COVID-19 vaccine equality, ‘most pressing issue of our times’ – UN chief
The remarkable and rapid development of COVID-19 vaccines offers “great hope” that the devastating pandemic can be overcome, the UN chief told the first International Forum on COVID-19 Vaccine Cooperation on Thursday, but everyone must be reached everywhere, “as quickly as possible”.
“This is a matter of fairness and justice – but it's also critical to avoid the emergence of further variants that can resist the current vaccines and undermine national vaccination efforts”, he said.
The inaugural gathering marks an intensification in global vaccine diplomacy to promote their fair distribution.
‘Largest public health effort in history’
The UN chief welcomed agreements signed last month with the UN-led equitable vaccine distribution initiative, COVAX, for the provision of Chinese-developed Sinopharm and Sinovac shots, saying the deal unlocks potential supplies of more than 500 million doses.
Overall, however, more than 11 billion doses are needed to vaccinate 70 per cent of the global population – “a key threshold to ending the acute phase of this pandemic”, he added.
“This will take the largest public health effort in history”, the Secretary-General spelled out.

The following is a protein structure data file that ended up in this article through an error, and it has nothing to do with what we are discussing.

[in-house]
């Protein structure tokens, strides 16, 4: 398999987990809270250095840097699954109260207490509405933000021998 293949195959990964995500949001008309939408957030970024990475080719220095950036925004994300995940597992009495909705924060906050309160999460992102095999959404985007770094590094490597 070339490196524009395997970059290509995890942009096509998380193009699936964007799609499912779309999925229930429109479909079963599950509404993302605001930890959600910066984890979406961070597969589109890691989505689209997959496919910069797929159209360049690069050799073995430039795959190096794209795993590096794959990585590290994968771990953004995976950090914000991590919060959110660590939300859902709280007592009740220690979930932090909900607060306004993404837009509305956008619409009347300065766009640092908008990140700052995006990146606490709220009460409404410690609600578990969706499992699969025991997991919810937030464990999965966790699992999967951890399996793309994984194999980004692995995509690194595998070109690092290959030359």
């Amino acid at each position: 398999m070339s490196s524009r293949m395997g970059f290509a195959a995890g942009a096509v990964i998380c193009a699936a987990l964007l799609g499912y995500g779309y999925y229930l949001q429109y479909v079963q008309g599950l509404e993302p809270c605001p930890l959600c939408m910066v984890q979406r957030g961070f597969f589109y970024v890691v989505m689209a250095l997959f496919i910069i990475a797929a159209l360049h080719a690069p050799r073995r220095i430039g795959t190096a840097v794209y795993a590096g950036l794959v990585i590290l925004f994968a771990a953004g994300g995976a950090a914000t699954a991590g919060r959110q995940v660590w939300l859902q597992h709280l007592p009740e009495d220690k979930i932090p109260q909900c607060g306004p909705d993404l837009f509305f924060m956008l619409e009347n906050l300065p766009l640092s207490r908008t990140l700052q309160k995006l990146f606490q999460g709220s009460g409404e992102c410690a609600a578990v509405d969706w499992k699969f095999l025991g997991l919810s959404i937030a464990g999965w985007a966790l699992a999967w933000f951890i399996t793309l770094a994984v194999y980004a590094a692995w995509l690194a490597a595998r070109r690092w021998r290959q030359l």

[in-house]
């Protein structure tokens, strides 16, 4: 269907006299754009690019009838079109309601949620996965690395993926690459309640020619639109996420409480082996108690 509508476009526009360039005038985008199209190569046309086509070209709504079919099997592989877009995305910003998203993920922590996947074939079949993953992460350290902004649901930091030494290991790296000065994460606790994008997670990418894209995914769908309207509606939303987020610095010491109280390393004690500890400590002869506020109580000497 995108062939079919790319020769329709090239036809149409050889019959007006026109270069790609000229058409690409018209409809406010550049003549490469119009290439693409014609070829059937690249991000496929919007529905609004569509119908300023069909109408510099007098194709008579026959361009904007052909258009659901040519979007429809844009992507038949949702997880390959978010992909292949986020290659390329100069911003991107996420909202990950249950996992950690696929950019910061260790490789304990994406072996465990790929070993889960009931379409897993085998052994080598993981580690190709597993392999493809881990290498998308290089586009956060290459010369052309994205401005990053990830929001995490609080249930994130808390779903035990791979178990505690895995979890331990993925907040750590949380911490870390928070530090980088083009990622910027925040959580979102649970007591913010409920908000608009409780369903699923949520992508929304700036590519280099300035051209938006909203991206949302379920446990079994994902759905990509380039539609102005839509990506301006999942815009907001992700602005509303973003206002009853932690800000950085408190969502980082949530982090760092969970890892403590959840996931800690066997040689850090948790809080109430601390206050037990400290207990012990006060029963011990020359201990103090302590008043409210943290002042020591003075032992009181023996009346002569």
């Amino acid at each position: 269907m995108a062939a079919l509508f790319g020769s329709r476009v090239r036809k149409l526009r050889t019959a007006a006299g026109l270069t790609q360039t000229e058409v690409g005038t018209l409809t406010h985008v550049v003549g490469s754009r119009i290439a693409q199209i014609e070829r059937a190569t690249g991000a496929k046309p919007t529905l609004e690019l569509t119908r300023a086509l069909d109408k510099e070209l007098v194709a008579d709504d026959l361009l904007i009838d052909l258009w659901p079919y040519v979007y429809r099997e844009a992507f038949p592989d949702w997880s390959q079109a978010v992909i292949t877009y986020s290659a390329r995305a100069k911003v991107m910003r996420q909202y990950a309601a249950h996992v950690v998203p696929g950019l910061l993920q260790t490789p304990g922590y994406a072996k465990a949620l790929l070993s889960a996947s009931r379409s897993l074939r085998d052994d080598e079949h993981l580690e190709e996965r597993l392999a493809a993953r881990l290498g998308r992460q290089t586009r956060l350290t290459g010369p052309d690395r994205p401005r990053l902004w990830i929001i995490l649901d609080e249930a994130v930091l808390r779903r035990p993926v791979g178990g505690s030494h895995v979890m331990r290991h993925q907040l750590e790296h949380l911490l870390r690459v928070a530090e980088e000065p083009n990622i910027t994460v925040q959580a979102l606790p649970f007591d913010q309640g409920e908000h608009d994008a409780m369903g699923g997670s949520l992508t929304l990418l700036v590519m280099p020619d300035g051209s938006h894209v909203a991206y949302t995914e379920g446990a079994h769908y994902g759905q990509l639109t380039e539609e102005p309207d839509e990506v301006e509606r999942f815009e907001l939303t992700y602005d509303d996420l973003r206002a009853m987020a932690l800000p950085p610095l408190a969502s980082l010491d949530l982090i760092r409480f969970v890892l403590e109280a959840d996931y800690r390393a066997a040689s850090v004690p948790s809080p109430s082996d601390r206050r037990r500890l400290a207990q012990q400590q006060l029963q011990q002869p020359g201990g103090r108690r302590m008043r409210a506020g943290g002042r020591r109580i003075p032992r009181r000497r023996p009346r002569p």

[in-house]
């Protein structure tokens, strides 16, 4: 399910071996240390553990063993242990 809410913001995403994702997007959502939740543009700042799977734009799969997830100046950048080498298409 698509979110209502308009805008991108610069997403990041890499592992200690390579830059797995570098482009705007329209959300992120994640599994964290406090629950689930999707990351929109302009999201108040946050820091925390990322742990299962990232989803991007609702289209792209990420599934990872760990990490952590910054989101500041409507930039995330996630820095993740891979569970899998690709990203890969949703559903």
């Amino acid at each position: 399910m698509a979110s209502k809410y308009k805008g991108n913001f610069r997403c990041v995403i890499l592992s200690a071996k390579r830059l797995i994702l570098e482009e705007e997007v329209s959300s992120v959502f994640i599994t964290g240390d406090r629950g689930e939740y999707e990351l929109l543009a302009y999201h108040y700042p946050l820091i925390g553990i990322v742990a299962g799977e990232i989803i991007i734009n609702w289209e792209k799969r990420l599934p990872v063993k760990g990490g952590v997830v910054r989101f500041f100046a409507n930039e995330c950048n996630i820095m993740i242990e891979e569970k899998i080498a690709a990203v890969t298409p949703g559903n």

Against that backdrop, Mr. Guterres underscored that the world needs a Global Vaccine Plan to at least double vaccine production and ensure equitable distribution, using COVAX as the platform.
“We also need an Emergency Task Force – at the G20 level – to coordinate its implementation”, he said.
To double the manufacturing capacity, a much greater sharing of technology and know-how will be needed.
It will also require strengthening and building local production capacities around the world and addressing supply chain bottlenecks, according to the UN chief.
The top UN official described the first meeting of the International Vaccine Forum as “a critical opportunity to bring together countries with vaccine production capacities, pharmaceutical companies and manufacturers to advance global cooperation on vaccines”.
He concluded his address by thanking the Government of China for its “leadership to address equitable access to vaccines for developing countries – the most pressing issue of our times”.